- There is no cross talk. We don’t interrupt others. However, the leader has the right to remind the person sharing of guidelines, time consumed, etc.
- We don’t give advice. We talk in the “I,” not the “we” or the “you,” speaking from our own experience. If we want to respond to what someone has said, we do so only in terms of our own experience. “I can only speak for myself, but whenever I did such and such, this is what happened in my life …”
- We don’t get carried away analyzing what caused our behavior or attitudes. If we were victimized in early life, we slowly learn to face and work through it in acknowledgment, acceptance, and forgiveness. We talk as those who are now responsible for our attitudes and actions and are willing to take responsibility for our lives and recovery.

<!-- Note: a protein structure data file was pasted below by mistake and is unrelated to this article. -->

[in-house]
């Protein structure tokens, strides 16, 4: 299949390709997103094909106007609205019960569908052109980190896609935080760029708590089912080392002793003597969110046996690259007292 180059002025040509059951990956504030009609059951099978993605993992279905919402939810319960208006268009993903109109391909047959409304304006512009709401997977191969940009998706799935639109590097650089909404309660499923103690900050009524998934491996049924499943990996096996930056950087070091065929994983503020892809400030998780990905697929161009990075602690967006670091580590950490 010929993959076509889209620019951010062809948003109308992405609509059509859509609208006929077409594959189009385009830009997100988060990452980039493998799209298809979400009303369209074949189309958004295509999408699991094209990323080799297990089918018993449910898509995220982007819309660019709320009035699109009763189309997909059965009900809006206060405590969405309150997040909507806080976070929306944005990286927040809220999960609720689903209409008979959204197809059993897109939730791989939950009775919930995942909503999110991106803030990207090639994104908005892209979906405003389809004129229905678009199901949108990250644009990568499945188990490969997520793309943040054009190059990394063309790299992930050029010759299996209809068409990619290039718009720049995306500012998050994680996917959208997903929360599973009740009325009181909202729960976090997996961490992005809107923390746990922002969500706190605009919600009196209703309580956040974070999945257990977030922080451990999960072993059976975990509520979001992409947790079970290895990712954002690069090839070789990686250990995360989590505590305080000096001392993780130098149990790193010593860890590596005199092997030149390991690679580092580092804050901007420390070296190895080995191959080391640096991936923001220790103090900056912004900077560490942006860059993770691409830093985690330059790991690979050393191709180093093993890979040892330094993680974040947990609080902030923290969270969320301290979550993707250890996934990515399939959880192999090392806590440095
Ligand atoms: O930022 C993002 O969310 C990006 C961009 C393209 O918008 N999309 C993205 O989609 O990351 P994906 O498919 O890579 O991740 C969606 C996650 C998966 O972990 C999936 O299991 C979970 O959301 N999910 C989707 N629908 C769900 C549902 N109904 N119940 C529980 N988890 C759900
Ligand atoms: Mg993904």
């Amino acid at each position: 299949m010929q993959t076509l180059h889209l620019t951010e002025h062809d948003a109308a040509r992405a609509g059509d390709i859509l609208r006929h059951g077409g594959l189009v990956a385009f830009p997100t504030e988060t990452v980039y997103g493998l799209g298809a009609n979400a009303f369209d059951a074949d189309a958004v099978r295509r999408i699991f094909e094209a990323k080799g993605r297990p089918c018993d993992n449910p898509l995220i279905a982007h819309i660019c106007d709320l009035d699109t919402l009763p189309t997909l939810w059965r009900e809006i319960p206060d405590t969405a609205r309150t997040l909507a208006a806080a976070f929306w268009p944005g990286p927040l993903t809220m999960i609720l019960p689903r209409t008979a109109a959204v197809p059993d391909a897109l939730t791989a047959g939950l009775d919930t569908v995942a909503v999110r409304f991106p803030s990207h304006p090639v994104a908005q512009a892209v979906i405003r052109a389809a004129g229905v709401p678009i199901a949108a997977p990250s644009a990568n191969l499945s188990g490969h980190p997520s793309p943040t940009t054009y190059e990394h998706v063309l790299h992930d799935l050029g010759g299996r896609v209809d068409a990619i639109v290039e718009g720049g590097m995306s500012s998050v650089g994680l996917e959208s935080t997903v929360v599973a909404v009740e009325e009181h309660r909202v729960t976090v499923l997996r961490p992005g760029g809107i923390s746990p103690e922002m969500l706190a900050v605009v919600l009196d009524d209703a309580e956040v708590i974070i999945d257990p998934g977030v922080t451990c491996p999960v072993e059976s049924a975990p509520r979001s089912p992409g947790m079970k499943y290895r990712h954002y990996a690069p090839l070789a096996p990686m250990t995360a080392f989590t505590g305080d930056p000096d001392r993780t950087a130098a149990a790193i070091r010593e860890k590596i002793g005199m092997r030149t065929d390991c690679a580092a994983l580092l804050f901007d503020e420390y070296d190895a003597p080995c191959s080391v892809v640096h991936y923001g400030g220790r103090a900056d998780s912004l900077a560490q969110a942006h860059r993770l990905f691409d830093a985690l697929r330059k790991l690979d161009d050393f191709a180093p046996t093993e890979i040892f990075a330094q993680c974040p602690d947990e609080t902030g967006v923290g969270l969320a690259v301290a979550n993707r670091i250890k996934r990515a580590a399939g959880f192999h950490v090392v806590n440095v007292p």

- In sharing, rather than displaying our knowledge or insights, we lead with our weakness and give of ourselves.
- We avoid politics, religious dogma, and other divisive issues. We also avoid explicit sexual descriptions and sexually abusive language.
- We avoid dumping, self-pity, and blaming others.
- We don’t take the “inventories” of others; that is, we uncover and work on our own defects, not those of others. We refer to our own experiences.
- We do speak honestly of where we really are today. We try to develop transparent honesty of complete self-disclosure, letting the other members know where we are currently, regardless of length of sobriety.
- We do lead with our weakness and take the risk of total self-disclosure.
- By attending on time and sharing regularly, we give of ourselves to others in the group. We get back recovery.
(See the material under the heading “I Am a Sexaholic” under Step One, in this book, and read the article “Meeting Quality and Use of Non-SA Literature,” in Discovering the Principles.┬áSA WB pg. 188-89)